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      Morphological brain differences between adult stutterers and non-stutterers


      , 1 , 1 , 2

      BMC Neurology

      BioMed Central

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          The neurophysiological and neuroanatomical foundations of persistent developmental stuttering (PDS) are still a matter of dispute. A main argument is that stutterers show atypical anatomical asymmetries of speech-relevant brain areas, which possibly affect speech fluency. The major aim of this study was to determine whether adults with PDS have anomalous anatomy in cortical speech-language areas.


          Adults with PDS (n = 10) and controls (n = 10) matched for age, sex, hand preference, and education were studied using high-resolution MRI scans. Using a new variant of the voxel-based morphometry technique (augmented VBM) the brains of stutterers and non-stutterers were compared with respect to white matter (WM) and grey matter (GM) differences.


          We found increased WM volumes in a right-hemispheric network comprising the superior temporal gyrus (including the planum temporale), the inferior frontal gyrus (including the pars triangularis), the precentral gyrus in the vicinity of the face and mouth representation, and the anterior middle frontal gyrus. In addition, we detected a leftward WM asymmetry in the auditory cortex in non-stutterers, while stutterers showed symmetric WM volumes.


          These results provide strong evidence that adults with PDS have anomalous anatomy not only in perisylvian speech and language areas but also in prefrontal and sensorimotor areas. Whether this atypical asymmetry of WM is the cause or the consequence of stuttering is still an unanswered question.

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          Most cited references 63

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          A classification of hand preference by association analysis.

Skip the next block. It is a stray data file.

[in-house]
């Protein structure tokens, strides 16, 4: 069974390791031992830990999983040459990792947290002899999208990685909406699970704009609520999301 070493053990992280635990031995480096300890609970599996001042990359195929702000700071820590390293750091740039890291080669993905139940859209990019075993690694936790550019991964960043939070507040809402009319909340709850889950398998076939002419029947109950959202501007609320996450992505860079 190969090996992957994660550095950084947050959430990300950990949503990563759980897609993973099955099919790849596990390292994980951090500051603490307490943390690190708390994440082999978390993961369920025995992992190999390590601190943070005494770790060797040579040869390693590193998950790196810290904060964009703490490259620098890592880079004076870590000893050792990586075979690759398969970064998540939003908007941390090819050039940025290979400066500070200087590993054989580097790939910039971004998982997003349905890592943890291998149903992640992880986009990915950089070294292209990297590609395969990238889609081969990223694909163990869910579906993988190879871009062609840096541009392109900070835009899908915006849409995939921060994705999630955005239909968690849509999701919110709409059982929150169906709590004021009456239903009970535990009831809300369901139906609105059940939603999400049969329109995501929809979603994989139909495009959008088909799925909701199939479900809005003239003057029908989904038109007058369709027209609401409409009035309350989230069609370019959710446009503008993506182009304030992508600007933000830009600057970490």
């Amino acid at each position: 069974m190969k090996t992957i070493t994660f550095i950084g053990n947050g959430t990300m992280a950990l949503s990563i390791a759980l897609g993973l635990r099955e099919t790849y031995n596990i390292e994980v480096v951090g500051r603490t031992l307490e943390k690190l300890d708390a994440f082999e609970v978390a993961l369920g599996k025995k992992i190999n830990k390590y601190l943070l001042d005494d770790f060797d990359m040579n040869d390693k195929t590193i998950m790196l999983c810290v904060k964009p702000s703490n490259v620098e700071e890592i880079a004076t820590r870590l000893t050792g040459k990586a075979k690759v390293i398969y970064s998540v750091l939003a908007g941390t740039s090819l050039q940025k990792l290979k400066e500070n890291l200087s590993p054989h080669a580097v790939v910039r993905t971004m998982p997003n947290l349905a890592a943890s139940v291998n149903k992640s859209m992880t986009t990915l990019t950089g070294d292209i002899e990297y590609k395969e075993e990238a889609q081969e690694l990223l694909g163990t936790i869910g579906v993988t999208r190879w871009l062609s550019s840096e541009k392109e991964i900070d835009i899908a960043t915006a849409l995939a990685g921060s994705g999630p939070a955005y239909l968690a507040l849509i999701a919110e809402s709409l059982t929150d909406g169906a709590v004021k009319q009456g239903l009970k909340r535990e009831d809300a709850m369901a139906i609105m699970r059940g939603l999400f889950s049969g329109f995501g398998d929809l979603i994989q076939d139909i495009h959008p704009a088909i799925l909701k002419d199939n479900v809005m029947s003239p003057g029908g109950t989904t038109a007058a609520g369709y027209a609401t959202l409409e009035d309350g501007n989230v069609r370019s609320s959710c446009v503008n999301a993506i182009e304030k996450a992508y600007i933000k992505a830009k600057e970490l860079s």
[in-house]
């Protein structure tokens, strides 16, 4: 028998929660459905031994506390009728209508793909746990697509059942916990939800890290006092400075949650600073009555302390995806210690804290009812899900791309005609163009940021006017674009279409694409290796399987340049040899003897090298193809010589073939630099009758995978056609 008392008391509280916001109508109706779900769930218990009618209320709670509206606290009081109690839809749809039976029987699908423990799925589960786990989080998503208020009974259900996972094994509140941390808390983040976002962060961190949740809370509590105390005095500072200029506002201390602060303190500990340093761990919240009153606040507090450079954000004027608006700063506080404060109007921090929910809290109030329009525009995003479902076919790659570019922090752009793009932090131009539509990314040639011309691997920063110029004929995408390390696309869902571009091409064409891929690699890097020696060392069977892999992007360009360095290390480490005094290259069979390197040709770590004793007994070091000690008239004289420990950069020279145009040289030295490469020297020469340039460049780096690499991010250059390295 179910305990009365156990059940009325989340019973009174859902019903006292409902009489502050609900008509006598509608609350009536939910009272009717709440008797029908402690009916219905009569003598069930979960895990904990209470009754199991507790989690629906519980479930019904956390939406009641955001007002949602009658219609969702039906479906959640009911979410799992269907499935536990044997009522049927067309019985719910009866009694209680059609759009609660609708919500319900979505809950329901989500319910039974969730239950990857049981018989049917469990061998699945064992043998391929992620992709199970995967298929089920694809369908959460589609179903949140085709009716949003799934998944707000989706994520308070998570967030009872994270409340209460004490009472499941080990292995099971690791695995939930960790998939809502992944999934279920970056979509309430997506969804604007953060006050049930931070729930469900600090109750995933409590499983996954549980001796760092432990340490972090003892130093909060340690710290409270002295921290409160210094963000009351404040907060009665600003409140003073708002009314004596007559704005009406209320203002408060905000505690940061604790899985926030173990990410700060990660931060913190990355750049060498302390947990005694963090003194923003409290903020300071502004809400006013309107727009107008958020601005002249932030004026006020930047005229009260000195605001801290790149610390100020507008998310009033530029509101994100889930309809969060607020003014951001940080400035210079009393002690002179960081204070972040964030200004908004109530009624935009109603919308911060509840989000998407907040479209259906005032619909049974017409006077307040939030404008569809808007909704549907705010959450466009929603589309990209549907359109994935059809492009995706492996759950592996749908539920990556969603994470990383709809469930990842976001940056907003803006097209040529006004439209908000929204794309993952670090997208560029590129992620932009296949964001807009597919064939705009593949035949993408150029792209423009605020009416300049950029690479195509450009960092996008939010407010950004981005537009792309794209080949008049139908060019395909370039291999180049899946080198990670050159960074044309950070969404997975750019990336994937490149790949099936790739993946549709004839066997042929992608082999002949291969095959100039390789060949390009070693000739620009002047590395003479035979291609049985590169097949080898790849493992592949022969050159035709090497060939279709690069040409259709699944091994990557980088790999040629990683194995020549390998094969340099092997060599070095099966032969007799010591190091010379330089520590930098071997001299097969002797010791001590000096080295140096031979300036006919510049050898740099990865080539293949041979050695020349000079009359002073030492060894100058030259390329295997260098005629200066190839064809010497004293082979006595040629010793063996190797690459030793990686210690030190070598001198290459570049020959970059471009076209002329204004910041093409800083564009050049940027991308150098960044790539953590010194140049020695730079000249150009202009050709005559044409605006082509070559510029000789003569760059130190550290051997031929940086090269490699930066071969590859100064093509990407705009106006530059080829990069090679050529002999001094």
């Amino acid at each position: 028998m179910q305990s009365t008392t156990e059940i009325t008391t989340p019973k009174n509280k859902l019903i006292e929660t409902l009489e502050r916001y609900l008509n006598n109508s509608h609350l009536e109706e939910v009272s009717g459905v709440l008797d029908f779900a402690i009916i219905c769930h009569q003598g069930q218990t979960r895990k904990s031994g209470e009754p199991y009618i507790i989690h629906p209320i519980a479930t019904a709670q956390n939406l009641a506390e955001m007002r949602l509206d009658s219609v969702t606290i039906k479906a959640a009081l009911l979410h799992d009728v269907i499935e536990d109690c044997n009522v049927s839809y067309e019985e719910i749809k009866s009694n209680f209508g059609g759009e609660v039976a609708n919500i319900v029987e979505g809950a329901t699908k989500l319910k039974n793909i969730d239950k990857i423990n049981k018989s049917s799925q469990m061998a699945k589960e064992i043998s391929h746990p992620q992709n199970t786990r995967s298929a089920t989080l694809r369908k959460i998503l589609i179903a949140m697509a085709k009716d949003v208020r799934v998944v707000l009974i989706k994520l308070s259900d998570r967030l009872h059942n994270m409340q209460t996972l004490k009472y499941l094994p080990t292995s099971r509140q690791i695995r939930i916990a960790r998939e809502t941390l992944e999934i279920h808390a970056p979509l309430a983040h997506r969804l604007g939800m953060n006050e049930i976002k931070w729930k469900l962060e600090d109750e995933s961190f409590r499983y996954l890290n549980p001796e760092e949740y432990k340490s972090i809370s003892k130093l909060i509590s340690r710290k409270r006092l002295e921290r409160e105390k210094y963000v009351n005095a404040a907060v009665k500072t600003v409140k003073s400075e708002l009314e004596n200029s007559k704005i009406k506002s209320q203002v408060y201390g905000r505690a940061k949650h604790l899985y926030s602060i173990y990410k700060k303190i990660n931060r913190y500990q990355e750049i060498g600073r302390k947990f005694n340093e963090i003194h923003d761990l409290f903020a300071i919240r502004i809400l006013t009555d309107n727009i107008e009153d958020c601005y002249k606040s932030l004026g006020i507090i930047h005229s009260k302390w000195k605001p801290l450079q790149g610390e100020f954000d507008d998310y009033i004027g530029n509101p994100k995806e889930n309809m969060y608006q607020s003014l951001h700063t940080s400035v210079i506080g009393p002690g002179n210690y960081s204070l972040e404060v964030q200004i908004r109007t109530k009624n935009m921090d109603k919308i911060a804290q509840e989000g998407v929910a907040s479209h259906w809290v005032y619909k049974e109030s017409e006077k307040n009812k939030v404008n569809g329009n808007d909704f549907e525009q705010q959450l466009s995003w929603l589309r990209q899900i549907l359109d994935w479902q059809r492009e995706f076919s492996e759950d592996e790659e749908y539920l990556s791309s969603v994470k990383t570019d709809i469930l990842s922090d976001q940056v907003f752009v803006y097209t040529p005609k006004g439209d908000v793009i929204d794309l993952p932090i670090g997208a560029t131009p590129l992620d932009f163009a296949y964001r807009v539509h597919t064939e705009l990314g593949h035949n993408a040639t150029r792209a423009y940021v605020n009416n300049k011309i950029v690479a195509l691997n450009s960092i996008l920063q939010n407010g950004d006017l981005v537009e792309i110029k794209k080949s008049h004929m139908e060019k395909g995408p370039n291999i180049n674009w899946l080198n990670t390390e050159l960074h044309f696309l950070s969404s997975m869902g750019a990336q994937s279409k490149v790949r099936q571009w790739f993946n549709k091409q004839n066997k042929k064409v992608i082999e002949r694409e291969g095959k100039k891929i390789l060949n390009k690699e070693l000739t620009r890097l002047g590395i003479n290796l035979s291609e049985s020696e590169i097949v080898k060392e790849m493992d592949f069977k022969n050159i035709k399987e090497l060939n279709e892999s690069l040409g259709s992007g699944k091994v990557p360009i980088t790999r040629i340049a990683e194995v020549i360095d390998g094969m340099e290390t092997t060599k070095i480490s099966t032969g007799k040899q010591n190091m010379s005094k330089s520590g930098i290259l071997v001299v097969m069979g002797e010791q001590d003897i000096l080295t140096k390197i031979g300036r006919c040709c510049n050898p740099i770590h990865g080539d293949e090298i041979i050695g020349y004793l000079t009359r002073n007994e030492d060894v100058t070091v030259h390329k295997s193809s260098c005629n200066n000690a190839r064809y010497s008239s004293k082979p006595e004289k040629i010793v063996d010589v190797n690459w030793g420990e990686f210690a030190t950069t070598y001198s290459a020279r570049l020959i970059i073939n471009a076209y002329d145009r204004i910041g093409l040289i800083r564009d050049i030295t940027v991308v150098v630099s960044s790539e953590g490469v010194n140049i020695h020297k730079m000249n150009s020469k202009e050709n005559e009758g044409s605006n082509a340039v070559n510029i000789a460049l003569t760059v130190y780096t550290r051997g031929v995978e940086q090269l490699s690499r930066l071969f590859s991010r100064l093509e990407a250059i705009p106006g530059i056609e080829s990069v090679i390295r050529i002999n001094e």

M Annett (1970)
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            The musician's brain as a model of neuroplasticity.

            Studies of experience-driven neuroplasticity at the behavioural, ensemble, cellular and molecular levels have shown that the structure and significance of the eliciting stimulus can determine the neural changes that result. Studying such effects in humans is difficult, but professional musicians represent an ideal model in which to investigate plastic changes in the human brain. There are two advantages to studying plasticity in musicians: the complexity of the eliciting stimulus music and the extent of their exposure to this stimulus. Here, we focus on the functional and anatomical differences that have been detected in musicians by modern neuroimaging methods.
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              Structure and function of auditory cortex: music and speech.

              We examine the evidence that speech and musical sounds exploit different acoustic cues: speech is highly dependent on rapidly changing broadband sounds, whereas tonal patterns tend to be slower, although small and precise changes in frequency are important. We argue that the auditory cortices in the two hemispheres are relatively specialized, such that temporal resolution is better in left auditory cortical areas and spectral resolution is better in right auditory cortical areas. We propose that cortical asymmetries might have developed as a general solution to the need to optimize processing of the acoustic environment in both temporal and frequency domains.

                Author and article information

                BMC Neurol
                BMC Neurology
                BioMed Central (London )
                10 December 2004
                : 4
                : 23
                [1 ]Institute of Psychology, Department Neuropsychology, University Zurich, Switzerland
                [2 ]Department of Neurology, Johann-Wolfgang Goethe University Frankfurt am Main, Germany
                Copyright © 2004 Jäncke et al; licensee BioMed Central Ltd.

                This is an Open Access article distributed under the terms of the Creative Commons Attribution License ( http://creativecommons.org/licenses/by/2.0), which permits unrestricted use, distribution, and reproduction in any medium, provided the original work is properly cited.

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